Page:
Oh I hate the "We'll keep you in mind..." stuff. That's a polite way of saying your resume is going in the reject pile but thanks for giving it to us.


Do you write cover letters? I review resumes and the cover letter makes a big difference - non generic, showing some interest in us as a company will really help.


I typically have been. Although most of the time it's just the body of the email when they say "Email us at jobs@_____.com to apply". I typically write it out as a more detailed explanation of me (extension of my resume), what skills I would bring to the company, and what I hope to get from the position.

Would you mind if I PM you the latest one I'm writing and my resume to get some feedback?

For sure. It can be a place to distinguish yourself - show that you've done some research about the company itself, demonstrate some genuine enthusiasm - your resume will cover the facts, this is a time to show a little bit of personality (that's my view anyway!) - hundreds of people will be mailing jobs@____.com. It can be useful to make it all pretty and send it as an attachment too.

I ask because I work for a reasonably unique company and I have a heuristic that if the cover letter shows no idea of what we're about (i.e. somebody has read the website, understood our values) then I click reject pretty quickly!


I get annoyed when they don't read my CV and try to wing it during the interview.

Interviewer: What is a closure?
Me: I have been writing JavaScript for 20+ years. It's like the first line of my resume.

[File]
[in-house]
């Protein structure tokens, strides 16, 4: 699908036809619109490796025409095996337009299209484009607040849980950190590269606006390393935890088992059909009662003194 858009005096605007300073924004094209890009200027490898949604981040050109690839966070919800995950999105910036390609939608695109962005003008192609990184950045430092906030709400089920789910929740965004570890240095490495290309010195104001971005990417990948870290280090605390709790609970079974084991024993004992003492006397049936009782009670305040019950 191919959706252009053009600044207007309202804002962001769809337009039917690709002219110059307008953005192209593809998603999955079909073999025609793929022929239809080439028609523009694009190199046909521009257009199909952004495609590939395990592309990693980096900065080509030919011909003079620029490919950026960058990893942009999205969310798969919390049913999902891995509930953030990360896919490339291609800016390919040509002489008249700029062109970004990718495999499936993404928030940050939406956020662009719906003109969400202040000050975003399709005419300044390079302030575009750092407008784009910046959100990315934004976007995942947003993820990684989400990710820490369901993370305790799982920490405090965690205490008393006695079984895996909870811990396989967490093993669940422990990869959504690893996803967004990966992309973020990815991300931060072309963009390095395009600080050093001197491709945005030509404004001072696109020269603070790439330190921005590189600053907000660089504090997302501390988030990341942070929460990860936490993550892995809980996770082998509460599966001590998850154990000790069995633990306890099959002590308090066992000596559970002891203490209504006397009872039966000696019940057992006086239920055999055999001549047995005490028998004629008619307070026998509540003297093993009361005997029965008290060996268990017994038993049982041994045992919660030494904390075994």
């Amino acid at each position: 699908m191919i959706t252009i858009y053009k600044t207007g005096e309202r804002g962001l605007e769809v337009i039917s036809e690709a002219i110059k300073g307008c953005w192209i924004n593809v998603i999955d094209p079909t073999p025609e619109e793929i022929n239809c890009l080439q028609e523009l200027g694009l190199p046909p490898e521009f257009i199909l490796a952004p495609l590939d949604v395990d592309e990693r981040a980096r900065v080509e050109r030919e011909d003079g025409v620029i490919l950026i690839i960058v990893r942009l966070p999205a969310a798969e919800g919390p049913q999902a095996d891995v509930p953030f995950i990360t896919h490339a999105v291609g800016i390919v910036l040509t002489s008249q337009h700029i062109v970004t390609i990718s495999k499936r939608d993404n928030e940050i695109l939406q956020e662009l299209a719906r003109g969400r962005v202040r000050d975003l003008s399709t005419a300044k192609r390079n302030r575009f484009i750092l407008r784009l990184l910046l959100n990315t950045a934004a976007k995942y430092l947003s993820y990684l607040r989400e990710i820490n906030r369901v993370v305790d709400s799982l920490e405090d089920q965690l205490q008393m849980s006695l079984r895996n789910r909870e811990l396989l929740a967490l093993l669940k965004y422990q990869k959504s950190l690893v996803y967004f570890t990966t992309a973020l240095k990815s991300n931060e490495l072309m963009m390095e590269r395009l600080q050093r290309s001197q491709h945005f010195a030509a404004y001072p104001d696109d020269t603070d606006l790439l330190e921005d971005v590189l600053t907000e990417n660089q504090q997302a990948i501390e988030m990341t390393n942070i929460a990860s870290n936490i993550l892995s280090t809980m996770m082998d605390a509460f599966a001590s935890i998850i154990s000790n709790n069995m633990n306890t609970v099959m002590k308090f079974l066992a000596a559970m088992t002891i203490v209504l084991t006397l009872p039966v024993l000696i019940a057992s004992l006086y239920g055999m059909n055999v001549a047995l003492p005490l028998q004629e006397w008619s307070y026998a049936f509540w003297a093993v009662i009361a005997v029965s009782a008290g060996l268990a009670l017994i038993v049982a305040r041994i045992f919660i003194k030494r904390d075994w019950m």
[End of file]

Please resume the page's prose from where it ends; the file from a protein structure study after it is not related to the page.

Interviewer: How familiar are you with .Net?
Me: Well, at the .Net Webhost that I co-founded...


My top 3 for interviews:

  1. Not knowing upfront how long will an interview process last.
  2. Same but for how much time will the process require from you (how many different interviews, their duration and on how many days).
  3. Needing to do 1/2 day or 1 day work tests as technical test. Actually I automatically withdraw from any process that asks for this.

But there are many others:

  • Companies using recruiters.
  • Not taking into account when the applicant have a job already.
  • Companies that make any sort of personality tests.
  • Not being honest on what the position is about. E.g. getting people in the process because of Elixir and then letting them know that the position is about Ruby but there's a very small microservice that rarely requires any work in the stack which uses Elixir.

The descriptions in the ads are sometimes completely wrong.


Mindless coding tests, which in my 18 years of developing software, I've never needed, apart from playing around on hackerrank.


Some recruiters (aha mazon :) ) only caring about their own pockets and own roles, not caring if other roles might be better, because they won't get paid.


Oh, did I mention recruiters.